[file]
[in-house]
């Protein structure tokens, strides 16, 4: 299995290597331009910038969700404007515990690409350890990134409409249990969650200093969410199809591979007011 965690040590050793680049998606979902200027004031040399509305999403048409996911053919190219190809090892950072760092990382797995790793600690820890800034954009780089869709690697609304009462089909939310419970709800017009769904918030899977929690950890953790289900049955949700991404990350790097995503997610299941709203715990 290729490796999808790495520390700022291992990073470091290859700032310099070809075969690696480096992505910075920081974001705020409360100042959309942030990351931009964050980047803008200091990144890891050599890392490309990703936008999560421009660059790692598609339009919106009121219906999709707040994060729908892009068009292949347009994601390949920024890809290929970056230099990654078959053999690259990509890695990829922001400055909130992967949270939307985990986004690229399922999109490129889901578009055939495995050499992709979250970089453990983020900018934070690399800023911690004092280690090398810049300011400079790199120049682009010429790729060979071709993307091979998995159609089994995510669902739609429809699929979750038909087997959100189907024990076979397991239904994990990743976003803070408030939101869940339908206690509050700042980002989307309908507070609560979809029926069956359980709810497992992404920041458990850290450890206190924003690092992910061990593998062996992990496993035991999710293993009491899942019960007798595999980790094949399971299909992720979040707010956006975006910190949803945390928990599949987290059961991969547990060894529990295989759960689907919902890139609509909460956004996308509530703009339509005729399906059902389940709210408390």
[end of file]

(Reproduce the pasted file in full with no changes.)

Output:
[in-house]
């Protein structure tokens, strides 16, 4: 299995290597331009910038969700404007515990690409350890990134409409249990969650200093969410199809591979007011 965690040590050793680049998606979902200027004031040399509305999403048409996911053919190219190809090892950072760092990382797995790793600690820890800034954009780089869709690697609304009462089909939310419970709800017009769904918030899977929690950890953790289900049955949700991404990350790097995503997610299941709203715990 290729490796999808790495520390700022291992990073470091290859700032310099070809075969690696480096992505910075920081974001705020409360100042959309942030990351931009964050980047803008200091990144890891050599890392490309990703936008999560421009660059790692598609339009919106009121219906999709707040994060729908892009068009292949347009994601390949920024890809290929970056230099990654078959053999690259990509890695990829922001400055909130992967949270939307985990986004690229399922999109490129889901578009055939495995050499992709979250970089453990983020900018934070690399800023911690004092280690090398810049300011400079790199120049682009010429790729060979071709993307091979998995159609089994995510669902739609429809699929979750038909087997959100189907024990076979397991239904994990990743976003803070408030939101869940339908206690509050700042980002989307309908507070609560979809029926069956359980709810497992992404920041458990850290450890206190924003690092992910061990593998062996992990496993035991999710293993009491899942019960007798595999980790094949399971299909992720979040707010956006975006910190949803945390928990599949987290059961991969547990060894529990295989759960689907919902890139609509909460956004996308509530703009339509005729399906059902389940709210408390």